DÀIMH - Crossing Point

DÀIMH - Crossing Point
Greentrax CDTRAX316

A very welcome third album from one of the most exhilarating acoustic bands on the Celtic map, Crossing Point is a little longer than Dàimh's last album and marks their move to a major label.  The band is now a six-piece with the addition of a singer, and can afford a few guests in the studio: whether these are plus or minus points is debatable.

Either way, with asses scarce along the Celtic rim, Dàimh kicks serious sheep from the off.  Ross Martin's guitar eases into the strathspey Domhnaill Mor, joined by Angus MacKenzie's pipes, then Gabe McVarish jumps in on the third part with that driving Stateside fiddle.  A pair of reels follow, and by the time James Bremner's bodhran gets going the lads are sucking deisel.  Allan MacDonald's tasty Buntat 's Sgadan crowns a cracking opener.  Total change into the classic Gaelic song Mo Nighean Chruinn Donn, the first of four from freshman Calum Alex MacMillan, which leaven the instrumental brew without really integrating.  Colm O'Rua's banjo leads track 3, starting with his own jig Trip to Glenfinnan and shifting to reels with Ann MacKechnie composed by Iain MacDonald.  Iain, brother of Allan, produced Crossing Point and adds a touch of Battlefield (and flute) to the Dàimh sound.  The final reel in this set was also Iain's idea, The Four Courts, an Irish modal monster twisted round the Scottish pipes with Dàimh's trademark genius.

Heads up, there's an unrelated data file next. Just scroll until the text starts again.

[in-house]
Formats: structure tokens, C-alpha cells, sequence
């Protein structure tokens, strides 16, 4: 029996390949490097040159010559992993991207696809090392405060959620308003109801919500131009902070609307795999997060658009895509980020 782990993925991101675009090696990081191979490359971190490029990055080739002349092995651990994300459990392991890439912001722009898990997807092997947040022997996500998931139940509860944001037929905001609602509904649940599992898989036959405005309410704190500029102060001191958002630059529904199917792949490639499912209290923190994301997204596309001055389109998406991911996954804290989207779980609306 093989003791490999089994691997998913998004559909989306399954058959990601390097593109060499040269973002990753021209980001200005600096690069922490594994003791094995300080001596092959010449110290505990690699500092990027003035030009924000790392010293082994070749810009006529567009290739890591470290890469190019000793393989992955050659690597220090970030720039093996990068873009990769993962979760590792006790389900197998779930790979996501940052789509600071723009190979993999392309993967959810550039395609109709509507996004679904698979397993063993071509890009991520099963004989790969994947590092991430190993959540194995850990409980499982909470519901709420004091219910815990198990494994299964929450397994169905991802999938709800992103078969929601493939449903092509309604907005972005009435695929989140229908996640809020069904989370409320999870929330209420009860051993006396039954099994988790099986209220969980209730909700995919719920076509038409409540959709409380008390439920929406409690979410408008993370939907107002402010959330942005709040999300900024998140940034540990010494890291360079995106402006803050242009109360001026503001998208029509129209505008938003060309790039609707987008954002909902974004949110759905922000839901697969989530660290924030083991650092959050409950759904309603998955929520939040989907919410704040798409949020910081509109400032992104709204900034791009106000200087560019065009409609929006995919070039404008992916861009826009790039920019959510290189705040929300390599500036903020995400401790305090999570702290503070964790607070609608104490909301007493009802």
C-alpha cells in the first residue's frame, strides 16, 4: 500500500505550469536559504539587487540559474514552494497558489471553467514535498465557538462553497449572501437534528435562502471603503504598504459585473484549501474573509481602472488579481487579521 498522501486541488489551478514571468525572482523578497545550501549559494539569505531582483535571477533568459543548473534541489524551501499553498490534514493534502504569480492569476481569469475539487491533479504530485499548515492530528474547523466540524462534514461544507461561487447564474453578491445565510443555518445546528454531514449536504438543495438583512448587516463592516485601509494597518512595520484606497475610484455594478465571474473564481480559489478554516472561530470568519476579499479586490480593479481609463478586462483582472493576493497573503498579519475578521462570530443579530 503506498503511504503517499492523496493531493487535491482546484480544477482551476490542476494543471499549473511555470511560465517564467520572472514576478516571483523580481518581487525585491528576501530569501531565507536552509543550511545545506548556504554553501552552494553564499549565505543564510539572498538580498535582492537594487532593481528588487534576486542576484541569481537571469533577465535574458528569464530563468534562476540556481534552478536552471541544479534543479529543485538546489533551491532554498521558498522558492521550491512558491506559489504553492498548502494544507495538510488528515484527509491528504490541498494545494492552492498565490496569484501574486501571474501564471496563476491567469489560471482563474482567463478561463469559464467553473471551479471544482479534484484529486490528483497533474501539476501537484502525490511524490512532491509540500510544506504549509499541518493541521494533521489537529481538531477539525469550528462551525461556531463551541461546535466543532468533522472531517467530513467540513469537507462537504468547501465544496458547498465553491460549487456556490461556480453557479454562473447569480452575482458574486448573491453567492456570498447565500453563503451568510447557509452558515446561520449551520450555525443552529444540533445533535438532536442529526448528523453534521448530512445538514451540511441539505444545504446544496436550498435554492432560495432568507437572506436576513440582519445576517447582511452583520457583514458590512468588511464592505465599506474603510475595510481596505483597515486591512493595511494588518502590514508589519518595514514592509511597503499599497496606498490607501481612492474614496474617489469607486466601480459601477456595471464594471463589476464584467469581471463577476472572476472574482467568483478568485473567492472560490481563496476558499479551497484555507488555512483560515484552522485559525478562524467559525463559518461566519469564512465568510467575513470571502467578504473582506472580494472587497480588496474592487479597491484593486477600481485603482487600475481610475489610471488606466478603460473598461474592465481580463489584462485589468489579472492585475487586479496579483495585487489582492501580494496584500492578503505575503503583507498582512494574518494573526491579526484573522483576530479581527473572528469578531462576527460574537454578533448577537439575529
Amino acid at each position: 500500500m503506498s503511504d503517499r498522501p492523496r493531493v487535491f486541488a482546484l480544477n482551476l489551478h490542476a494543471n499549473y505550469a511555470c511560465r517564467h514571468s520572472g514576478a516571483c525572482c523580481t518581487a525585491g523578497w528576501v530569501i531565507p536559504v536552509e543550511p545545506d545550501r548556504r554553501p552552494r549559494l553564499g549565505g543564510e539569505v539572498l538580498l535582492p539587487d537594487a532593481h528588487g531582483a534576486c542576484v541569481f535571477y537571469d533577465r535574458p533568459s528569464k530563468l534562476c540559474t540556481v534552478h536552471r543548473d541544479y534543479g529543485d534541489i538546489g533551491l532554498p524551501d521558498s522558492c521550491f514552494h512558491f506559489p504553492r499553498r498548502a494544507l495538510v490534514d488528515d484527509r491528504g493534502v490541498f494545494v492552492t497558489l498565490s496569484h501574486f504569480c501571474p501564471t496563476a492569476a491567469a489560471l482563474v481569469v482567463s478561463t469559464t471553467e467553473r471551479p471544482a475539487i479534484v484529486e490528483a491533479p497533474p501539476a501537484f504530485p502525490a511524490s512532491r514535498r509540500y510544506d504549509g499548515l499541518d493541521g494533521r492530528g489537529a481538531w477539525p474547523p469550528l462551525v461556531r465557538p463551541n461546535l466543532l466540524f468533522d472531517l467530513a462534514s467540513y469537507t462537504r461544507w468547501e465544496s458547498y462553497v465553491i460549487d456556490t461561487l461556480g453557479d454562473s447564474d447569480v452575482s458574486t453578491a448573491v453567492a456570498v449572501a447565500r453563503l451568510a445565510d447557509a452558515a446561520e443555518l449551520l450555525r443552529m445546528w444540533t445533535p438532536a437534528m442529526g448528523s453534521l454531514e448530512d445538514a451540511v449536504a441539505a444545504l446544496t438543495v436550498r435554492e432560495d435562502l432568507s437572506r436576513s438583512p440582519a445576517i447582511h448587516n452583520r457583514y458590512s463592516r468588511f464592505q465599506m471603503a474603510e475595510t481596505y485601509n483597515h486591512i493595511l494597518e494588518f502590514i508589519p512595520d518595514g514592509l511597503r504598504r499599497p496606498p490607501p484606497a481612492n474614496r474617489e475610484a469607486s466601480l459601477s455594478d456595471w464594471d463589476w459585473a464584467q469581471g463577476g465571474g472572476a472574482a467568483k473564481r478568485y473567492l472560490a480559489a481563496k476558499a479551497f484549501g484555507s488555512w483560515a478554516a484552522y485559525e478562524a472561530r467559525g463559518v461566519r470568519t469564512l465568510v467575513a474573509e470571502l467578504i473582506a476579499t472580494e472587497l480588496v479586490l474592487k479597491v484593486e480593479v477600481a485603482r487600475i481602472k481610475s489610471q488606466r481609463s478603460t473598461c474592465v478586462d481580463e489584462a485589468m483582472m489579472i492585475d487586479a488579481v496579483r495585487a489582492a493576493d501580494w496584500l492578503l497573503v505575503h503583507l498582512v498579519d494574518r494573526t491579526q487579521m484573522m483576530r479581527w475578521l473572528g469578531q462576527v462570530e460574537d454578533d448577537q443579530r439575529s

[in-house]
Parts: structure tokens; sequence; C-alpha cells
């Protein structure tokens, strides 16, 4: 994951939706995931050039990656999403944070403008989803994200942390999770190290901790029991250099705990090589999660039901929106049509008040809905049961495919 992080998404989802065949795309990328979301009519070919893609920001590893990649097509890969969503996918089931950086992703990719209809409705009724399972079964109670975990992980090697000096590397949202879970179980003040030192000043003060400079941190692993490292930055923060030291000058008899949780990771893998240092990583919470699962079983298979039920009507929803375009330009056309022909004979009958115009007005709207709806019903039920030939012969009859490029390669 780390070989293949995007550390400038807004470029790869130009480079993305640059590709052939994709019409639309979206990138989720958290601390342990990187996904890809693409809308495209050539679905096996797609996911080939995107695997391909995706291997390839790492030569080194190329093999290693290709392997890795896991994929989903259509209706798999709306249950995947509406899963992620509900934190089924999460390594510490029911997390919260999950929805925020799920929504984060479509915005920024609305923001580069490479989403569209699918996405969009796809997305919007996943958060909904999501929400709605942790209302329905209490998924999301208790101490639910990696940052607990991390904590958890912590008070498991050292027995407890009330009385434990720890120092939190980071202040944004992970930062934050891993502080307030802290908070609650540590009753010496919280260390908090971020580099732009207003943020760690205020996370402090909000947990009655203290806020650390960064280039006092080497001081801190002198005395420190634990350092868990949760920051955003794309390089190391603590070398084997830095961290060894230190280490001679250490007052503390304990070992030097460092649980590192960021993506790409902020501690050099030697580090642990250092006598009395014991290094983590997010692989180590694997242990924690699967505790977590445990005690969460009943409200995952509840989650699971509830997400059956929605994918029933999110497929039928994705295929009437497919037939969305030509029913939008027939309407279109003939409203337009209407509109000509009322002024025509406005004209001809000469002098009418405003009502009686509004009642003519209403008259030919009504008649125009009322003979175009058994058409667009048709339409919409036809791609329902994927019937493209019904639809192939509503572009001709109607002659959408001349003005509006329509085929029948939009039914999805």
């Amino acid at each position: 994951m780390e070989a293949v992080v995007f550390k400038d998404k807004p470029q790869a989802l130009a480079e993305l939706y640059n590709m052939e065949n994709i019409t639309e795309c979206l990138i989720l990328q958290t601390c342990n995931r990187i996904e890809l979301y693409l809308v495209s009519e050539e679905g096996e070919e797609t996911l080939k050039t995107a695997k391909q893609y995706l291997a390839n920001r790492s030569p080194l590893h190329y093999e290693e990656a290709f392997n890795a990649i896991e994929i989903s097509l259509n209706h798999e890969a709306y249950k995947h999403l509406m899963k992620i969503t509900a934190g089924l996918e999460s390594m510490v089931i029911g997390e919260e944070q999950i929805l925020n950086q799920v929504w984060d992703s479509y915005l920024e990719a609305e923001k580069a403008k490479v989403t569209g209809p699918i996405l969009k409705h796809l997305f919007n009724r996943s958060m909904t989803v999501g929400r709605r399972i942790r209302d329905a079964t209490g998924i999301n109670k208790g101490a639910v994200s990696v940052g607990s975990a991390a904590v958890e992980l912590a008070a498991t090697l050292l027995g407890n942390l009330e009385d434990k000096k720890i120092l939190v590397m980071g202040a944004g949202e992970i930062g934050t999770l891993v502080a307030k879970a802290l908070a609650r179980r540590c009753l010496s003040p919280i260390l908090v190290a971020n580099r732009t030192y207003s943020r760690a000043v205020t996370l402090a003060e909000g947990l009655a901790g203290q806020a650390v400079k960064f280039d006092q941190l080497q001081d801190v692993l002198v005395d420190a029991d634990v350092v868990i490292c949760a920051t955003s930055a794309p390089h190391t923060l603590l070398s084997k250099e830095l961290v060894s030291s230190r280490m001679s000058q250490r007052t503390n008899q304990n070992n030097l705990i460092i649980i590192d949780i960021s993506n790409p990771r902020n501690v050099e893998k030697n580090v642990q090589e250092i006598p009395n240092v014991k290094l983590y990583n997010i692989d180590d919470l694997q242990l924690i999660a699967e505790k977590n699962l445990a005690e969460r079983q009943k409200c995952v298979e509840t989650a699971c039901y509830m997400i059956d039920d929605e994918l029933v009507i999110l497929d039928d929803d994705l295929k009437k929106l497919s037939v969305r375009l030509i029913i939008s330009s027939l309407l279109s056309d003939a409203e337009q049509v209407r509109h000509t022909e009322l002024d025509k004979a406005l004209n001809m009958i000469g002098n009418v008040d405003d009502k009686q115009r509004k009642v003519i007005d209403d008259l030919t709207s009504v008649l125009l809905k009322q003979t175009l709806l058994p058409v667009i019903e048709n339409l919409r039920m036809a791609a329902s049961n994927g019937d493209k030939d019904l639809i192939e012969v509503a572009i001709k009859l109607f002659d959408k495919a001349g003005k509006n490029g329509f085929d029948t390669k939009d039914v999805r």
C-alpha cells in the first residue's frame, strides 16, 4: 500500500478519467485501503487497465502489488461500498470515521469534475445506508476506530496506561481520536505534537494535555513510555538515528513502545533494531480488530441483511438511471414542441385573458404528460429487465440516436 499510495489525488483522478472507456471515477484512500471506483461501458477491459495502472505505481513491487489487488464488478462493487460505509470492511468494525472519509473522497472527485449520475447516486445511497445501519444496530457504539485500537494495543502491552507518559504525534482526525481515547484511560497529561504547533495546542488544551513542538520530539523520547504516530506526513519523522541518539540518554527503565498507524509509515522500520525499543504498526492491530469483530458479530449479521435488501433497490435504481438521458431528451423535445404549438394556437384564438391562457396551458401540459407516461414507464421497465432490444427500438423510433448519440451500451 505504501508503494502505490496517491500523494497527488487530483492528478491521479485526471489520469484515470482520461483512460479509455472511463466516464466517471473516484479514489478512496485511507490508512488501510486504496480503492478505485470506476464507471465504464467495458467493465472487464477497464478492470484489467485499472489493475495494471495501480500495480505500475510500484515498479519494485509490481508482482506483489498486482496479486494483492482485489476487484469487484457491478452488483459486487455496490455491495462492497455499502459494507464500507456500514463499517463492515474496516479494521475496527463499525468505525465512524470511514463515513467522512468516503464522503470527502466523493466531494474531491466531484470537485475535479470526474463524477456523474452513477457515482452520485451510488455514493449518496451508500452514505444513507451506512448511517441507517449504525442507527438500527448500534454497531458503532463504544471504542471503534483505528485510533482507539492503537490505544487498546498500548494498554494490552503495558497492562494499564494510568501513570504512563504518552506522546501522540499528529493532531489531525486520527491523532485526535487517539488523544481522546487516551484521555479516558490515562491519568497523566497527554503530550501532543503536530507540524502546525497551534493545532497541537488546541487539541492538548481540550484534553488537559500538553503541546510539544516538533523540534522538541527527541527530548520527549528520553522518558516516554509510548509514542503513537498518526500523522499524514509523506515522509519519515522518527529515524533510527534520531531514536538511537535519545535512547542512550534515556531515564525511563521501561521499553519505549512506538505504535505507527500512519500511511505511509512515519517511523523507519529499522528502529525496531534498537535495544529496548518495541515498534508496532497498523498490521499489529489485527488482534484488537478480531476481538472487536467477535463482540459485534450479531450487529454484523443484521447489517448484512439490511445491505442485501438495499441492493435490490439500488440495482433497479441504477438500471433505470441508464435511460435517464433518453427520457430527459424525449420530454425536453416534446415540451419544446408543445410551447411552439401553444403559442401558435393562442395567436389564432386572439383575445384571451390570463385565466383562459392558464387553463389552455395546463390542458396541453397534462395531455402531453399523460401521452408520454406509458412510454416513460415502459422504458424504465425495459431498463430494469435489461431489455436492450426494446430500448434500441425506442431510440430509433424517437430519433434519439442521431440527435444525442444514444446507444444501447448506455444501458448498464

Anxo's is a clear highlight, one of the nicest renditions I've heard of these well-known muñeiras by two Galician guests, skipping a beat as the twin pipes launch into The Boys of Ballymote with energy to rival Wolfstone.  Turbo Shandy is another goodie for fans of the Cape Breton style, named after Ross Martin's composition and ending in the reel Michael Rankin by the late John Morris.  Missing the slower stuff?  Try Sealg a's Sugradh, a gentle Gaelic air on fiddle and low whistle, a lovely duet in the Bain/Cunningham genre.  Dàimh delight in fitting tricky Irish tunes onto the poor wee Scottish war pipes. Murdo's is a fine example, with a bit of help from Gordon Duncan, and Polkas provide a punchy finale.

With the songs and guests, I'd say about half of Crossing Point is the old Dàimh sound, and it's a great half.  The rest is nice, and the next album will tell how well it mixes in.  In the meantime, there's plenty of good stuff to listen to here and it should be widely available.

Alex Monaghan
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The Listening Post is the CD mailorder service of The Living Tradition magazine.
This album was reviewed in Issue 76 of The Living Tradition magazine.